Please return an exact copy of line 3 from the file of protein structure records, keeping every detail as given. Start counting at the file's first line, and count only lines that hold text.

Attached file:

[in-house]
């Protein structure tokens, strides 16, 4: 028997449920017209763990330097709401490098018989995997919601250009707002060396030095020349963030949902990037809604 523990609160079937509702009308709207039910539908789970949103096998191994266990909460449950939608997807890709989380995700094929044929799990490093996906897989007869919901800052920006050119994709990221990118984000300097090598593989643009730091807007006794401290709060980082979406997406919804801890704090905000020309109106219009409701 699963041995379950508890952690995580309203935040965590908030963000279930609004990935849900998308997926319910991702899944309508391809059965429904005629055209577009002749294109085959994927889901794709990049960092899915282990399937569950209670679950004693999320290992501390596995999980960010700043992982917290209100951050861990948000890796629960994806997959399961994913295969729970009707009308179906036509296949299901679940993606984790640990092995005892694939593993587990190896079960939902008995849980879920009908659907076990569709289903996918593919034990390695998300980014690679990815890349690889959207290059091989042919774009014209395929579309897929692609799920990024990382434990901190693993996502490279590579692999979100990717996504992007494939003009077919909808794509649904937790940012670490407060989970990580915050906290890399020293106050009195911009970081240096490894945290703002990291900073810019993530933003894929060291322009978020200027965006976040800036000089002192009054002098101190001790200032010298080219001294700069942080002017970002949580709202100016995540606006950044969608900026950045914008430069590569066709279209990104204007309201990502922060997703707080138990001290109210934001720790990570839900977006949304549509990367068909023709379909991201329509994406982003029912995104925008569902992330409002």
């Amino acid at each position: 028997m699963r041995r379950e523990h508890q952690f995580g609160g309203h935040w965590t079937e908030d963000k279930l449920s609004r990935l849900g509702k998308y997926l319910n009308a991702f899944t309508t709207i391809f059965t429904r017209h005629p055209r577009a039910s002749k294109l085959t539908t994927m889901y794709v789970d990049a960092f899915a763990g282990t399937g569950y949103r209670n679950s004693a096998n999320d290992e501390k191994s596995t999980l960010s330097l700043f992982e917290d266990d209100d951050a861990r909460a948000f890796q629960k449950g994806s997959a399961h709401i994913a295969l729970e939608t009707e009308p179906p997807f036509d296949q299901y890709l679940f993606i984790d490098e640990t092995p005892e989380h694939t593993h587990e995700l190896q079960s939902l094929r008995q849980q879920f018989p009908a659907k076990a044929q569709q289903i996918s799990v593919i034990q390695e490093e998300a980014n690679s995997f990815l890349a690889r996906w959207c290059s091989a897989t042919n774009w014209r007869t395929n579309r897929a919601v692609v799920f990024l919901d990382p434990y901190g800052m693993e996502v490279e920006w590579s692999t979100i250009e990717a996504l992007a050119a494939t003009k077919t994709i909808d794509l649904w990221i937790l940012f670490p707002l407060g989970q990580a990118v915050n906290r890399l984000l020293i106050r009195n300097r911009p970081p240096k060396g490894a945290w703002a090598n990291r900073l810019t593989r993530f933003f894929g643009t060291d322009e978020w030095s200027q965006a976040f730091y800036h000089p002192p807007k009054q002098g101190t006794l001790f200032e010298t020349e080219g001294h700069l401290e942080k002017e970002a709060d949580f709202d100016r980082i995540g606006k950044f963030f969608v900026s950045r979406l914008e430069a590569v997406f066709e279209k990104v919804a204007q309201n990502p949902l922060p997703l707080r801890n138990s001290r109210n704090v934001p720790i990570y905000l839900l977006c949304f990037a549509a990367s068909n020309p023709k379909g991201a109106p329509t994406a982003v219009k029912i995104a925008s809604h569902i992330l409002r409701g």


């Amino acid at each position: 028997m699963r041995r379950e523990h508890q952690f995580g609160g309203h935040w965590t079937e908030d963000k279930l449920s609004r990935l849900g509702k998308y997926l319910n009308a991702f899944t309508t709207i391809f059965t429904r017209h005629p055209r577009a039910s002749k294109l085959t539908t994927m889901y794709v789970d990049a960092f899915a763990g282990t399937g569950y949103r209670n679950s004693a096998n999320d290992e501390k191994s596995t999980l960010s330097l700043f992982e917290d266990d209100d951050a861990r909460a948000f890796q629960k449950g994806s997959a399961h709401i994913a295969l729970e939608t009707e009308p179906p997807f036509d296949q299901y890709l679940f993606i984790d490098e640990t092995p005892e989380h694939t593993h587990e995700l190896q079960s939902l094929r008995q849980q879920f018989p009908a659907k076990a044929q569709q289903i996918s799990v593919i034990q390695e490093e998300a980014n690679s995997f990815l890349a690889r996906w959207c290059s091989a897989t042919n774009w014209r007869t395929n579309r897929a919601v692609v799920f990024l919901d990382p434990y901190g800052m693993e996502v490279e920006w590579s692999t979100i250009e990717a996504l992007a050119a494939t003009k077919t994709i909808d794509l649904w990221i937790l940012f670490p707002l407060g989970q990580a990118v915050n906290r890399l984000l020293i106050r009195n300097r911009p970081p240096k060396g490894a945290w703002a090598n990291r900073l810019t593989r993530f933003f894929g643009t060291d322009e978020w030095s200027q965006a976040f730091y800036h000089p002192p807007k009054q002098g101190t006794l001790f200032e010298t020349e080219g001294h700069l401290e942080k002017e970002a709060d949580f709202d100016r980082i995540g606006k950044f963030f969608v900026s950045r979406l914008e430069a590569v997406f066709e279209k990104v919804a204007q309201n990502p949902l922060p997703l707080r801890n138990s001290r109210n704090v934001p720790i990570y905000l839900l977006c949304f990037a549509a990367s068909n020309p023709k379909g991201a109106p329509t994406a982003v219009k029912i995104a925008s809604h569902i992330l409002r409701g």